So you’re probably reading my ramblings and wondering why if “she has all these tools” is she so down this week? The answer is that I don’t know, busy week ahead, a tough week past and maybe just feeling a little bit out of sorts because there are lots of new things happening; to be honest I just don’t know. What I do know is that instead of hiding on the third floor and avoiding the world. I got out of bed, put on some music, drove to Starbucks and decided to write this piece.

Last week I was in the car with my friends and we saw a man by the side of the road. He had taken 32 paracetamols; he wanted to die because both his parents were also dead and he “had no one to love him”. Suicide is so prevalent at the moment, and it doesn’t matter who you are it can steal the rich to the young men across our industrial towns; we have to do more. You can go into a shop and buy something shiny and new, but psychologists say you will feel low again within hours; however, if you hug someone you strengthen your immune system, treat stress and anxiety, release dopamine (the feel good hormone) and so many other amazing things. So the moral of the story is that loving harder is the greatest of all the tools.

My sister Caroline has suffered from poor mental health in recent years, and often at times I have blamed her for this because she gives so much of herself to loving others. I thought that was the cause, but it wasn’t, but allowing and supporting her to do that was the cure. To this day she still suffers and more often than not it’s when her emotional resources have been all used up; but my job is simply to love her harder to allow her to be the best version of herself. That version is a woman with a servants heart and a wise mind. A woman who has never let me completely drown. A woman who is simply made up of love. For these reasons, I dedicate this blog to sweet Caroline and all those who need to know it’s ok not to be ok. We are only here to be one thing and that is the best version of ourselves, the version which is more than good enough, love yourself first and everything else will get better. I promise.

Single. Mother. Survivor.

The words “single parent” often strike an instant image into your mind. What do you see? A mum with lot’s of kids living off of social security contributions? A dad who has lost his wife to illness and is just holding it all together? Do you see an image of pity? Do you feel love and compassion? Or, if you’re honest, do you feel scornful and judgemental?

I remember growing up as the youngest daughter of a 2.4, 1980’s, small C conservative family and thinking I had it all. Yes, my dad worked away all the time, and yes my mum was so ill with depression that she couldn’t even get out of her bed every day; but they were together right? So yes, I had it all. I often looked at the kids in my class who had to go to their dads every second Sunday with real pity in my heart; “look at that sad soul, bet they wished they could lie in their own bed watching Glen Michael’s Cartoon Cavalcade with their mum and dad downstairs making breakfast”. Now, I’m not sure where this idea came from because I was never allowed to stay in my bed on a Sunday, and rarely was my mother able to rise from her poor mental health to make me some sort of Walton’s style breakfast; but there you have it, even at primary age I was judging the children and parents from lone parent families.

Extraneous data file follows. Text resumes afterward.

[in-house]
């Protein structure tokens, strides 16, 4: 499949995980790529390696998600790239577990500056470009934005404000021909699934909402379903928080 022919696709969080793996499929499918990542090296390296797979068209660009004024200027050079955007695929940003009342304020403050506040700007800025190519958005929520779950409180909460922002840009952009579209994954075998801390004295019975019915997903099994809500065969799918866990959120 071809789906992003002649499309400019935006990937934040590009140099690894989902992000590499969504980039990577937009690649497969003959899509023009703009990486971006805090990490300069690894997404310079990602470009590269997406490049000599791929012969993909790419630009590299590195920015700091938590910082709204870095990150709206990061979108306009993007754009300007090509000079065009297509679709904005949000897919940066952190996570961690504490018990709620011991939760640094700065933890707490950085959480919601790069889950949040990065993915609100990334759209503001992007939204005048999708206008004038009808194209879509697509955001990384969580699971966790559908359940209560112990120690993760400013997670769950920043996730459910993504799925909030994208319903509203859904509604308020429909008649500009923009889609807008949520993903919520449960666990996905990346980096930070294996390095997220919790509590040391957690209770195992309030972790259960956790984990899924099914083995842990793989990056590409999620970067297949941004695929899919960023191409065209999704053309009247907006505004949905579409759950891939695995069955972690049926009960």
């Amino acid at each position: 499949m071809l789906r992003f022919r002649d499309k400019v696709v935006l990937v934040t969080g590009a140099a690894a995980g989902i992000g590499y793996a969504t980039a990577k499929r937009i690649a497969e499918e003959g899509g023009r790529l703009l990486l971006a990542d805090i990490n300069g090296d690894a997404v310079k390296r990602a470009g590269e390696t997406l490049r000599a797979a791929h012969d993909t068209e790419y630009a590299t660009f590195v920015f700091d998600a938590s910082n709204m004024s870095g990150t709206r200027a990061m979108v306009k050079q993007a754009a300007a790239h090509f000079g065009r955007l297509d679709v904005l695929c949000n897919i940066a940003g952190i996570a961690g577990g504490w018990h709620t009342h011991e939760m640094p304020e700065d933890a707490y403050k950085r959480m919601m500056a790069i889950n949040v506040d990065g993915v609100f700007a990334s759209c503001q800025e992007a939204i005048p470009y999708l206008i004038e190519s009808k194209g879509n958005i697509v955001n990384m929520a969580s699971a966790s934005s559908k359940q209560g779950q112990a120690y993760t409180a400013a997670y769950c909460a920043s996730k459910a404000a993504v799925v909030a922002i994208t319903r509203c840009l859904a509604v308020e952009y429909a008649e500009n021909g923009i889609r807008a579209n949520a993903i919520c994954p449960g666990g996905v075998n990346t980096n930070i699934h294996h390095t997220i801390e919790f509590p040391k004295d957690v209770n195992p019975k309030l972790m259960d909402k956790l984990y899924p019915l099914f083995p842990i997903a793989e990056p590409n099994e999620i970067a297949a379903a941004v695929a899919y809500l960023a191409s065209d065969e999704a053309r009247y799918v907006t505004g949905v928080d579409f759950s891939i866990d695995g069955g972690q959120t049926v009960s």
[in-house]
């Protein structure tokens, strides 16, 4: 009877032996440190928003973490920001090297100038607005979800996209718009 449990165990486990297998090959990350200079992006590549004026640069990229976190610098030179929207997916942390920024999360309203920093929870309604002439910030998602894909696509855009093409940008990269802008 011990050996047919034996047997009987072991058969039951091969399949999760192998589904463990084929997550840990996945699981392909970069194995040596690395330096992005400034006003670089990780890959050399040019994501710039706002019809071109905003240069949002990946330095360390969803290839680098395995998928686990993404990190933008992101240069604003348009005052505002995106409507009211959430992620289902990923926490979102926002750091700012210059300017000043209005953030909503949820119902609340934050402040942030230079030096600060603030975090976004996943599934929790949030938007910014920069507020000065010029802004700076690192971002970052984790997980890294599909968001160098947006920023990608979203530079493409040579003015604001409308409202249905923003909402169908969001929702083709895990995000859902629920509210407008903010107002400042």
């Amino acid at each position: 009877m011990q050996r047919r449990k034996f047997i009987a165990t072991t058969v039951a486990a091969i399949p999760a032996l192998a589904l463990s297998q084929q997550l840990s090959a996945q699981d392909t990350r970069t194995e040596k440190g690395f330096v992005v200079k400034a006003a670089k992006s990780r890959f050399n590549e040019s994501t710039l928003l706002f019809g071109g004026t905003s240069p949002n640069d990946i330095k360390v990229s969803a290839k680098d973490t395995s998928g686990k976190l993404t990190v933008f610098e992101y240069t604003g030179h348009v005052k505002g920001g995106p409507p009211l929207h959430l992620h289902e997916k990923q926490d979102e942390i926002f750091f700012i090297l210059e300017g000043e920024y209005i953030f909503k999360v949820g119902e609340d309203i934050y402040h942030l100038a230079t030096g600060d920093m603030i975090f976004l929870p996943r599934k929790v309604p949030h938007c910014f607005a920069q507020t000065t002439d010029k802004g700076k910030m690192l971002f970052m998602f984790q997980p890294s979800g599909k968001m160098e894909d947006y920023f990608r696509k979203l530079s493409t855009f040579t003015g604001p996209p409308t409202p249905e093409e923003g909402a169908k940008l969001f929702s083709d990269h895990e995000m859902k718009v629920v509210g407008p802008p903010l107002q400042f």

Fast forward to my mid-twenties and picture a young mum with a five year old, a two year old, a Louis Vuitton handbag and no money; sitting in a housing office in Wishaw desperately seeking somewhere to live. Just a home of my own to raise my children. There were no houses, well none where I thought I should be living, but thankfully I was given housing benefit and sold enough of what I had to secure myself a private tenancy in a two bedroom ex-council flat. You should have seen this flat, it was all mustard kitchens, mint green bathrooms and swirly carpets; a far cry from my four bed semi and Audi supporting driveway. I had, overnight,  become a single mum living in a scheme. That’s how quickly it happened, and I was still judging, judging myself, judging my life and judging my future.

I had two choices in that period I could become the label and just lay down to it “single mum, no work, no life” or I could fight. I could beg to work on TV shows for whatever they paid, I could borrow enough money from my dad to start an online company which would let me work and parent, I could accept the small amounts of benefits I was owed which would often stop us from starving till the end of the month. I could survive. I could ignore the millions of voices giving me “sound advice” (which is more often than not from someone who lives in a two income house and who’s never had to sell said “Louis Vuitton” handbag on ebay). I could make being a single mum fabulous.